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The Inklings

“Properly speaking, the Inklings was neither a club nor a literary society, though it partook of the nature of both.
There were no rules, officers, agendas, or formal elections.”

Warren Lewis

 

The Inklings were an informal literary group of which J.R.R. Tolkien was a founding member. The group which was indicative of it’s time was all male, with members over the years numbering as many as nineteen, though on a week to week basis, these informal meetings held between four and six participants. It’s most well know members were Tolkien, C. S. Lewis and Charles Williams.

Here is an interesting quote by Philip Zaleski on his book about the Inklings…

“Behind these practical studies lay powerful, intertwined, and potentially contradictory beliefs: that language provides a key to the rational, scientific understanding of the world and that language is more than human speech, that it claims a divine origin and is the means by which God created the cosmos and Adam named the beasts.
As we will see, both ideas strongly influenced the Inklings, whose leading members wrote many words about the meaning of words. For Owen Barfield, language is the fossil record of the history and evolution of human consciousness; for C. S. Lewis, it is a mundane tool that “exists to communicate whatever it can communicate” but also, as in That Hideous Strength, an essential part of our metaphysical makeup for good or ill; for Charles Williams, language is power, a field of force for the magician, a vehicle of prayer for the believing Christian; for Tolkien, language is a fallen human instrument and a precious divine gift (“O felix peccatum Babel!” he exclaimed in his essay “English and Welsh”), a supreme art, and, as “Word”, a name for God.”

~ Philip Zaleski, The Fellowship: The Literary Lives of the Inklings: J.R.R. Tolkien, C.S. Lewis, Owen Barfield, Charles Williams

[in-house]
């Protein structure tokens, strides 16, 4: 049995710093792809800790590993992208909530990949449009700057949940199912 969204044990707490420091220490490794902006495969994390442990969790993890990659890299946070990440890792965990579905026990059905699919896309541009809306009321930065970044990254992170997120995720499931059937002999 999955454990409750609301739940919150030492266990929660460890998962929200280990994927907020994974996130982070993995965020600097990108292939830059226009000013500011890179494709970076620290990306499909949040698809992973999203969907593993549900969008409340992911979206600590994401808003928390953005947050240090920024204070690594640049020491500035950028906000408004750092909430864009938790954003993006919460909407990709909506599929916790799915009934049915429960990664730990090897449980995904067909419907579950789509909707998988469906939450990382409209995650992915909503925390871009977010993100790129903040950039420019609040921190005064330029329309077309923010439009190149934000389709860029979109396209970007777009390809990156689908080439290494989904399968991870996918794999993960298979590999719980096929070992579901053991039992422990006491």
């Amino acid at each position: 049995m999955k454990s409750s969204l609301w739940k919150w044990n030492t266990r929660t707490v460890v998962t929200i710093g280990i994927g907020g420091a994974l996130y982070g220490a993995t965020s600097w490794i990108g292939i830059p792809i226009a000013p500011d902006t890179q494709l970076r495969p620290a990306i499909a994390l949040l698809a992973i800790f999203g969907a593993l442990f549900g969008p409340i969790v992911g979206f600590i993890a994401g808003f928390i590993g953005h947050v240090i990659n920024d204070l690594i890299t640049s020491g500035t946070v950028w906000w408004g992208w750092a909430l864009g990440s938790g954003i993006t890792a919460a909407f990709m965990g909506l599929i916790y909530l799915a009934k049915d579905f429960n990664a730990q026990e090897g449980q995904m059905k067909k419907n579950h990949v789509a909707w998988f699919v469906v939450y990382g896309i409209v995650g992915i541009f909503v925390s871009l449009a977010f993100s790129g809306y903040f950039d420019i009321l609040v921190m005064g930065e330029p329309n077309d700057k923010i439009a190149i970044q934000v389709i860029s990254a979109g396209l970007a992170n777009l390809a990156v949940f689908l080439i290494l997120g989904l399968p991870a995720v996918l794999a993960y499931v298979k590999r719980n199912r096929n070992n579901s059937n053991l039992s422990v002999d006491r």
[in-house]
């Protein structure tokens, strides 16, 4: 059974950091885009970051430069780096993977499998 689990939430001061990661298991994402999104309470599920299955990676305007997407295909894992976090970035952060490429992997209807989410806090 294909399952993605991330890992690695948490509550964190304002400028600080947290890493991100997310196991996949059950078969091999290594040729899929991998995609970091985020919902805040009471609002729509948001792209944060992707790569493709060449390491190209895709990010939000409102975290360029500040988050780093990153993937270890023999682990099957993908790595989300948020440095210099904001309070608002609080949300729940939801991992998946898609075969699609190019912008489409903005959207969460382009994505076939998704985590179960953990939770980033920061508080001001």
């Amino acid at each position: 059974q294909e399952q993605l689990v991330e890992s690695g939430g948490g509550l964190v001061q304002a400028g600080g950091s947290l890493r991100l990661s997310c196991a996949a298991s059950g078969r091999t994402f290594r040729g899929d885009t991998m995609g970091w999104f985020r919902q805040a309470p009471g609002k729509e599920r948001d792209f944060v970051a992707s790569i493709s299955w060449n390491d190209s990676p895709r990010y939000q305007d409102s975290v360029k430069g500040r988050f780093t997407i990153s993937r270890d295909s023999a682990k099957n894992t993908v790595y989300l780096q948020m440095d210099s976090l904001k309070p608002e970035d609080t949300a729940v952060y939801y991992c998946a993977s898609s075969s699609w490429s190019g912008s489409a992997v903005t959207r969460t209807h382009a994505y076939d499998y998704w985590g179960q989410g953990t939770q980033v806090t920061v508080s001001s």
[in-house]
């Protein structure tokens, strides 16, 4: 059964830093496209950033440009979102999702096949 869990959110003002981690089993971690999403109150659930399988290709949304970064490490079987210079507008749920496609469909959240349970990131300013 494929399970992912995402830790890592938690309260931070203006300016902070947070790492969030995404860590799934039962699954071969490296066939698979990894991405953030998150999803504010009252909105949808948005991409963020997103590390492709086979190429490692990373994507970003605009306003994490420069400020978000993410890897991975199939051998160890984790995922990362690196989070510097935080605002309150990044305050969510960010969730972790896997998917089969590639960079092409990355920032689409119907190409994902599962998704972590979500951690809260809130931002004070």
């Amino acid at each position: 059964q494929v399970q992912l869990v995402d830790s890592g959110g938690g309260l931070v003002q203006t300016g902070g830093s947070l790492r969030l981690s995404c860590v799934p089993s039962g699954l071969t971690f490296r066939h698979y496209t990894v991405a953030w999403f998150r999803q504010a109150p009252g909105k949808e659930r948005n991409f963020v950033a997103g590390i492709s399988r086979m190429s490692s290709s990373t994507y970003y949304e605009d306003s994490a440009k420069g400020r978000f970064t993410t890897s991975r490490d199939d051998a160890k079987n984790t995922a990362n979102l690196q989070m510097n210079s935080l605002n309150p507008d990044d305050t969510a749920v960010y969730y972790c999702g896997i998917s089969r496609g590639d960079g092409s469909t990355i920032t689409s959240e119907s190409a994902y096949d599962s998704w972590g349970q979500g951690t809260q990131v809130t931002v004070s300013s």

800px-Eagle_and_Child_(interior)This group would meet and read aloud the unfinished works that each writer was working on. Tolkien reading passages from The Lord of the Rings, Lewis reading Out of the Silent Planet, and William sharing All Hallows’ Eve were among the many writings heard at the Inklings meetings.

The name ‘The Inklings’ was originally used by a society at Oxfords University College, created by Edward Tangye Lean in 1931. During these meetings students and dons, among them Tolkien and Lewis would read aloud unfinished compositions. Lean eventually left Oxford and the society was terminated. Tolkien and Lewis later resurrected the name for name for their group at Magdalen College.

It is impossible I suppose to calculate how much these meetings influenced the written words of the authors as they progressed on their great works of fiction. However, one can’t deny how much it likely helped Tolkien to read aloud his work and gain feed back from his friends and colleagues.

Alan Jacobs wrote about the comradery and friendship the developed between these men.

“Freedom of friendship dominated, and this helped to make the gatherings of the Inklings a kind of informal school – the only kind of school Jack Lewis could ever like: a thoroughly informal training in living better and thinking more wisely.” 
~ Alan Jacobs, The Narnian.

For years the Inklings met on Thursday evenings in the college room of C. S. Lewis at Magdalen College. Later they would gather on Tuesdays at midday for meetings at The Eagle and Child the most famous meeting place of the group, which they affectionately called The Bird and Baby, or simply The Bird.

The Rabbit Room with it’s hearth and cosy gathering space was a favorite meeting place within the pub. Today you can find photos and quotes on the walls of the room commemorating their famous patrons.

Here are two video showing a quick look at the Eagle and the Child…

Outside and in the front rooms of the Pub

 

A video of part of the Rabbit Room

 

Other members of the Inklings

Owen Barfield ~ Nevill Coghill ~ W.H. Lewis

 J.A.W. Bennett ~  Lord David Cecil ~  Jim Dundas-Grant ~  H.V.D. “Hugo” Dyson ~ Adam Fox ~  Colin Hardie
Robert E. Havard ~ R.B. McCallum ~ C.E. Stevens ~ Christopher Tolkien ~ C.L. Wrenn

 Posted by at 6:53 am